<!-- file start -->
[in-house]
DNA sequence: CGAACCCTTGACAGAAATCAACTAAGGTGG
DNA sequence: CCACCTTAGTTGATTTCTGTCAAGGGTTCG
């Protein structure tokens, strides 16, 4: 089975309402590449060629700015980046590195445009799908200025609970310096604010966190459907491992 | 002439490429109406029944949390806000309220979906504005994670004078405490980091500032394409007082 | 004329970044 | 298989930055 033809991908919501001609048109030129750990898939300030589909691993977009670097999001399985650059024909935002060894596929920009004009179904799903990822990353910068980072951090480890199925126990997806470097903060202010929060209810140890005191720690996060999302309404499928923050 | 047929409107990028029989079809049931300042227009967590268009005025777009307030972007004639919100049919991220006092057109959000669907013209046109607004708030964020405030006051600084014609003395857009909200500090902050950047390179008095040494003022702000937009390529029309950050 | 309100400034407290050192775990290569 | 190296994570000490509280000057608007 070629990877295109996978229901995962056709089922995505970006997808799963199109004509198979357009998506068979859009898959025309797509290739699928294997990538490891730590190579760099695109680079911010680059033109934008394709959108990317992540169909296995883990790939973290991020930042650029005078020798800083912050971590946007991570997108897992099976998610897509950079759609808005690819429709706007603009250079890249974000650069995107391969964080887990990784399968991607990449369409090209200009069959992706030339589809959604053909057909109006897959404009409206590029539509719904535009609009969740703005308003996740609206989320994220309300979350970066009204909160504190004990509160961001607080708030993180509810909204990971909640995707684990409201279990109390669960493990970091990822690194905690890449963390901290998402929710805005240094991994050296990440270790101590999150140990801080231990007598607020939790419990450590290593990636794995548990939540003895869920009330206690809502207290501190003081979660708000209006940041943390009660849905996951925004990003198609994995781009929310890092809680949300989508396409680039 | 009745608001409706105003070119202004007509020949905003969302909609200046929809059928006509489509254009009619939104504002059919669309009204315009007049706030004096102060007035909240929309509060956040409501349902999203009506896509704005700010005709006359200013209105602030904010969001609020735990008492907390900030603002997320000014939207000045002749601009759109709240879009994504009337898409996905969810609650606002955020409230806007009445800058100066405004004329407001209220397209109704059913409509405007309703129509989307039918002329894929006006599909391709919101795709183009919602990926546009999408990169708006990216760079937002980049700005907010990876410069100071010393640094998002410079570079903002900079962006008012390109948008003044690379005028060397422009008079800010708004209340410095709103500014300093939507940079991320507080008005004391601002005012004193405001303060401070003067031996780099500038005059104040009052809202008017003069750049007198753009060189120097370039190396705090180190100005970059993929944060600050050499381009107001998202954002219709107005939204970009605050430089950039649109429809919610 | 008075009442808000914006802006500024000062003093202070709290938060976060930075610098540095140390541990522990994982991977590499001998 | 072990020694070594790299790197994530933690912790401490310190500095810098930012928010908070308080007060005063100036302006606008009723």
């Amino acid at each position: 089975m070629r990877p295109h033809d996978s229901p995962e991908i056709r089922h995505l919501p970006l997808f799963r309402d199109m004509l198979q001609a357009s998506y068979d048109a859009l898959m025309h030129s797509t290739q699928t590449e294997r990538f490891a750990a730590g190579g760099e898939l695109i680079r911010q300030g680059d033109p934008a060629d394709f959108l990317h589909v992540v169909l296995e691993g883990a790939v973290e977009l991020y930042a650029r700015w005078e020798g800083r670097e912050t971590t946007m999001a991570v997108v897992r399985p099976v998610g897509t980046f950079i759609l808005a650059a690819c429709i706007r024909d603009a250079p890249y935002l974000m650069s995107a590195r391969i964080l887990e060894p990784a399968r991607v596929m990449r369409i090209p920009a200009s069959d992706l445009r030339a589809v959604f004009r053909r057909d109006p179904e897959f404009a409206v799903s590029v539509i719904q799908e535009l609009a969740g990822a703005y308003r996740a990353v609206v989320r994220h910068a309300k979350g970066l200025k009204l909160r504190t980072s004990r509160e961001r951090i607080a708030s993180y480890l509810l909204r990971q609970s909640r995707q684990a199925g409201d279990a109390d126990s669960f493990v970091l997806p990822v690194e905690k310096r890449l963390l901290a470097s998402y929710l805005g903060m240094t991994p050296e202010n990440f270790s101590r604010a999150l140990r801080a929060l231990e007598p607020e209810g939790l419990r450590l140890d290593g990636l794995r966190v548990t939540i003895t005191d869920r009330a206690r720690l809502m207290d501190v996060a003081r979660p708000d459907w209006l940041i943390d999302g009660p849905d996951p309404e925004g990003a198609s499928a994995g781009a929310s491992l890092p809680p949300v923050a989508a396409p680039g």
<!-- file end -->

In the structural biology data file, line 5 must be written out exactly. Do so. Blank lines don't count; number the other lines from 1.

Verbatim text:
């Amino acid at each position: 089975m070629r990877p295109h033809d996978s229901p995962e991908i056709r089922h995505l919501p970006l997808f799963r309402d199109m004509l198979q001609a357009s998506y068979d048109a859009l898959m025309h030129s797509t290739q699928t590449e294997r990538f490891a750990a730590g190579g760099e898939l695109i680079r911010q300030g680059d033109p934008a060629d394709f959108l990317h589909v992540v169909l296995e691993g883990a790939v973290e977009l991020y930042a650029r700015w005078e020798g800083r670097e912050t971590t946007m999001a991570v997108v897992r399985p099976v998610g897509t980046f950079i759609l808005a650059a690819c429709i706007r024909d603009a250079p890249y935002l974000m650069s995107a590195r391969i964080l887990e060894p990784a399968r991607v596929m990449r369409i090209p920009a200009s069959d992706l445009r030339a589809v959604f004009r053909r057909d109006p179904e897959f404009a409206v799903s590029v539509i719904q799908e535009l609009a969740g990822a703005y308003r996740a990353v609206v989320r994220h910068a309300k979350g970066l200025k009204l909160r504190t980072s004990r509160e961001r951090i607080a708030s993180y480890l509810l909204r990971q609970s909640r995707q684990a199925g409201d279990a109390d126990s669960f493990v970091l997806p990822v690194e905690k310096r890449l963390l901290a470097s998402y929710l805005g903060m240094t991994p050296e202010n990440f270790s101590r604010a999150l140990r801080a929060l231990e007598p607020e209810g939790l419990r450590l140890d290593g990636l794995r966190v548990t939540i003895t005191d869920r009330a206690r720690l809502m207290d501190v996060a003081r979660p708000d459907w209006l940041i943390d999302g009660p849905d996951p309404e925004g990003a198609s499928a994995g781009a929310s491992l890092p809680p949300v923050a989508a396409p680039g």